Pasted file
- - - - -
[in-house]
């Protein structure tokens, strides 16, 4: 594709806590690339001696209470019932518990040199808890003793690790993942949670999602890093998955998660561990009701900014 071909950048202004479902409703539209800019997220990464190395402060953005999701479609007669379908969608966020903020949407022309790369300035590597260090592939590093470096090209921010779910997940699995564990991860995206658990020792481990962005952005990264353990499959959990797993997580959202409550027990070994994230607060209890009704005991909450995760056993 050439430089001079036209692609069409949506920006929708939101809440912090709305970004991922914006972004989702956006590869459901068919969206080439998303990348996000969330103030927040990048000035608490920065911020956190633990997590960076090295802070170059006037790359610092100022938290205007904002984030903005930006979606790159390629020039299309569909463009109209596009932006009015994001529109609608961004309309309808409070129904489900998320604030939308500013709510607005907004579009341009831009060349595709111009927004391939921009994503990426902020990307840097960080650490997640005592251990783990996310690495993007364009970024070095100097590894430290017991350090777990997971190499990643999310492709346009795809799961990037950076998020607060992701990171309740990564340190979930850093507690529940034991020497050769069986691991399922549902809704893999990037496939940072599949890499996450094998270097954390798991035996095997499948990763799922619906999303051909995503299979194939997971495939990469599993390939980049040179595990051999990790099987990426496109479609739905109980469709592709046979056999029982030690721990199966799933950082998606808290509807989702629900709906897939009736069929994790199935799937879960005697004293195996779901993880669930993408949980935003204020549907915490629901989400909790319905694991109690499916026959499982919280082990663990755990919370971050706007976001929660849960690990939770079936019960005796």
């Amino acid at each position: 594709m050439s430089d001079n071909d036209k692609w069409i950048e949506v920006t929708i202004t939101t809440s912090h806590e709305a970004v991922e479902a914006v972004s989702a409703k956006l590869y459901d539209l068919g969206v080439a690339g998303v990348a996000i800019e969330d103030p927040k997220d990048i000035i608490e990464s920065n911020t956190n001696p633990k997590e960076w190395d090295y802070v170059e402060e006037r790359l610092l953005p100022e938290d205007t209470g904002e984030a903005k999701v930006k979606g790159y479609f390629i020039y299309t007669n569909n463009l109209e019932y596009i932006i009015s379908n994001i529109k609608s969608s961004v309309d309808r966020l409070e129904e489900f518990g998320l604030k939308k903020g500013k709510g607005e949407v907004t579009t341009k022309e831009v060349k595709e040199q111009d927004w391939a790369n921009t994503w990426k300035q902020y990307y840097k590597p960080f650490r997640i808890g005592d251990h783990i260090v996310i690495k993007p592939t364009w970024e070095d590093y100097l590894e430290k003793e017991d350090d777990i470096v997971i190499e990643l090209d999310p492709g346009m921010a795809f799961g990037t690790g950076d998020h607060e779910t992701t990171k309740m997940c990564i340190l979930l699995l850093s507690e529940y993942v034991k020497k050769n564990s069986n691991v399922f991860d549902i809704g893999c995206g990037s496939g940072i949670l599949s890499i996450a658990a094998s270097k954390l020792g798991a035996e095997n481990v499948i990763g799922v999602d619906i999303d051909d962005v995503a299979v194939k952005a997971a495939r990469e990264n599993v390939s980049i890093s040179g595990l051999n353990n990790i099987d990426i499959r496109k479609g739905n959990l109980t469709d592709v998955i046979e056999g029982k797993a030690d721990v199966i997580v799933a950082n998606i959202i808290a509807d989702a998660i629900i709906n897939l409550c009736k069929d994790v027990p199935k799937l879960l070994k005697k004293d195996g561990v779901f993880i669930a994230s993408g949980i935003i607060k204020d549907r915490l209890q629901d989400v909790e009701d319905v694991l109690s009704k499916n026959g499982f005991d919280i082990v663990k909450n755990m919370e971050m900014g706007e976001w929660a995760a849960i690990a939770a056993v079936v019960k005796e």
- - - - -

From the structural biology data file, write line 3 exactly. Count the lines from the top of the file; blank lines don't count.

């Amino acid at each position: 594709m050439s430089d001079n071909d036209k692609w069409i950048e949506v920006t929708i202004t939101t809440s912090h806590e709305a970004v991922e479902a914006v972004s989702a409703k956006l590869y459901d539209l068919g969206v080439a690339g998303v990348a996000i800019e969330d103030p927040k997220d990048i000035i608490e990464s920065n911020t956190n001696p633990k997590e960076w190395d090295y802070v170059e402060e006037r790359l610092l953005p100022e938290d205007t209470g904002e984030a903005k999701v930006k979606g790159y479609f390629i020039y299309t007669n569909n463009l109209e019932y596009i932006i009015s379908n994001i529109k609608s969608s961004v309309d309808r966020l409070e129904e489900f518990g998320l604030k939308k903020g500013k709510g607005e949407v907004t579009t341009k022309e831009v060349k595709e040199q111009d927004w391939a790369n921009t994503w990426k300035q902020y990307y840097k590597p960080f650490r997640i808890g005592d251990h783990i260090v996310i690495k993007p592939t364009w970024e070095d590093y100097l590894e430290k003793e017991d350090d777990i470096v997971i190499e990643l090209d999310p492709g346009m921010a795809f799961g990037t690790g950076d998020h607060e779910t992701t990171k309740m997940c990564i340190l979930l699995l850093s507690e529940y993942v034991k020497k050769n564990s069986n691991v399922f991860d549902i809704g893999c995206g990037s496939g940072i949670l599949s890499i996450a658990a094998s270097k954390l020792g798991a035996e095997n481990v499948i990763g799922v999602d619906i999303d051909d962005v995503a299979v194939k952005a997971a495939r990469e990264n599993v390939s980049i890093s040179g595990l051999n353990n990790i099987d990426i499959r496109k479609g739905n959990l109980t469709d592709v998955i046979e056999g029982k797993a030690d721990v199966i997580v799933a950082n998606i959202i808290a509807d989702a998660i629900i709906n897939l409550c009736k069929d994790v027990p199935k799937l879960l070994k005697k004293d195996g561990v779901f993880i669930a994230s993408g949980i935003i607060k204020d549907r915490l209890q629901d989400v909790e009701d319905v694991l109690s009704k499916n026959g499982f005991d919280i082990v663990k909450n755990m919370e971050m900014g706007e976001w929660a995760a849960i690990a939770a056993v079936v019960k005796e």